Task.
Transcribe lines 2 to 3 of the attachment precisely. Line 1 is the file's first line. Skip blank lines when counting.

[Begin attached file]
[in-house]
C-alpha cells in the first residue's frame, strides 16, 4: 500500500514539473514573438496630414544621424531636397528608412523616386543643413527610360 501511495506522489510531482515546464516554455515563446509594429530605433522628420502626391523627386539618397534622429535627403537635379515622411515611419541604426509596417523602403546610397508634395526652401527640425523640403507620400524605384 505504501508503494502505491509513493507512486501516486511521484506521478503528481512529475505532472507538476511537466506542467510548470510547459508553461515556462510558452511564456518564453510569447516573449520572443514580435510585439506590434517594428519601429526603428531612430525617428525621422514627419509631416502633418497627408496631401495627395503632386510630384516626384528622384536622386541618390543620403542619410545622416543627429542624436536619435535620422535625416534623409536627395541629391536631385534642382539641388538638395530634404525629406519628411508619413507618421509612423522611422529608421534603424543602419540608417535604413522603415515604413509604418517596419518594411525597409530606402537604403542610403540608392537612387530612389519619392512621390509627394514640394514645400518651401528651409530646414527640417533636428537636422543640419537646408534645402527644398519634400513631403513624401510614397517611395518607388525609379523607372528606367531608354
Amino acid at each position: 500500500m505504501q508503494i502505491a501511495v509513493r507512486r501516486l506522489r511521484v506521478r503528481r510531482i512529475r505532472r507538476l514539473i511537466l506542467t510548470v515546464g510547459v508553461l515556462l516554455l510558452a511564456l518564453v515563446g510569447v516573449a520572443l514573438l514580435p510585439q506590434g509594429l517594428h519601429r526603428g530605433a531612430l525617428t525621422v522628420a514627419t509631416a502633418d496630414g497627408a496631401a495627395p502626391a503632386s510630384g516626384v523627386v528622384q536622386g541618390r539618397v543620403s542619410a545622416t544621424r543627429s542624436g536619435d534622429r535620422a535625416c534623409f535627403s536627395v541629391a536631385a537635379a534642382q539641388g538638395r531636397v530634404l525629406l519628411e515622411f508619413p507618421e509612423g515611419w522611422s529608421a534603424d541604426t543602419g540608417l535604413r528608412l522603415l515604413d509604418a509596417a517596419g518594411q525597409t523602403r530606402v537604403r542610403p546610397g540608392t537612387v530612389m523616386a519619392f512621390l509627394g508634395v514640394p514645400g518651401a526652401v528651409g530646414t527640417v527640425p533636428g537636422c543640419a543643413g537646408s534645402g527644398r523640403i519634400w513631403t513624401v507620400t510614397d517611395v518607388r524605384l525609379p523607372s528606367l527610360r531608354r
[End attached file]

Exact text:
C-alpha cells in the first residue's frame, strides 16, 4: 500500500514539473514573438496630414544621424531636397528608412523616386543643413527610360 501511495506522489510531482515546464516554455515563446509594429530605433522628420502626391523627386539618397534622429535627403537635379515622411515611419541604426509596417523602403546610397508634395526652401527640425523640403507620400524605384 505504501508503494502505491509513493507512486501516486511521484506521478503528481512529475505532472507538476511537466506542467510548470510547459508553461515556462510558452511564456518564453510569447516573449520572443514580435510585439506590434517594428519601429526603428531612430525617428525621422514627419509631416502633418497627408496631401495627395503632386510630384516626384528622384536622386541618390543620403542619410545622416543627429542624436536619435535620422535625416534623409536627395541629391536631385534642382539641388538638395530634404525629406519628411508619413507618421509612423522611422529608421534603424543602419540608417535604413522603415515604413509604418517596419518594411525597409530606402537604403542610403540608392537612387530612389519619392512621390509627394514640394514645400518651401528651409530646414527640417533636428537636422543640419537646408534645402527644398519634400513631403513624401510614397517611395518607388525609379523607372528606367531608354
Amino acid at each position: 500500500m505504501q508503494i502505491a501511495v509513493r507512486r501516486l506522489r511521484v506521478r503528481r510531482i512529475r505532472r507538476l514539473i511537466l506542467t510548470v515546464g510547459v508553461l515556462l516554455l510558452a511564456l518564453v515563446g510569447v516573449a520572443l514573438l514580435p510585439q506590434g509594429l517594428h519601429r526603428g530605433a531612430l525617428t525621422v522628420a514627419t509631416a502633418d496630414g497627408a496631401a495627395p502626391a503632386s510630384g516626384v523627386v528622384q536622386g541618390r539618397v543620403s542619410a545622416t544621424r543627429s542624436g536619435d534622429r535620422a535625416c534623409f535627403s536627395v541629391a536631385a537635379a534642382q539641388g538638395r531636397v530634404l525629406l519628411e515622411f508619413p507618421e509612423g515611419w522611422s529608421a534603424d541604426t543602419g540608417l535604413r528608412l522603415l515604413d509604418a509596417a517596419g518594411q525597409t523602403r530606402v537604403r542610403p546610397g540608392t537612387v530612389m523616386a519619392f512621390l509627394g508634395v514640394p514645400g518651401a526652401v528651409g530646414t527640417v527640425p533636428g537636422c543640419a543643413g537646408s534645402g527644398r523640403i519634400w513631403t513624401v507620400t510614397d517611395v518607388r524605384l525609379p523607372s528606367l527610360r531608354r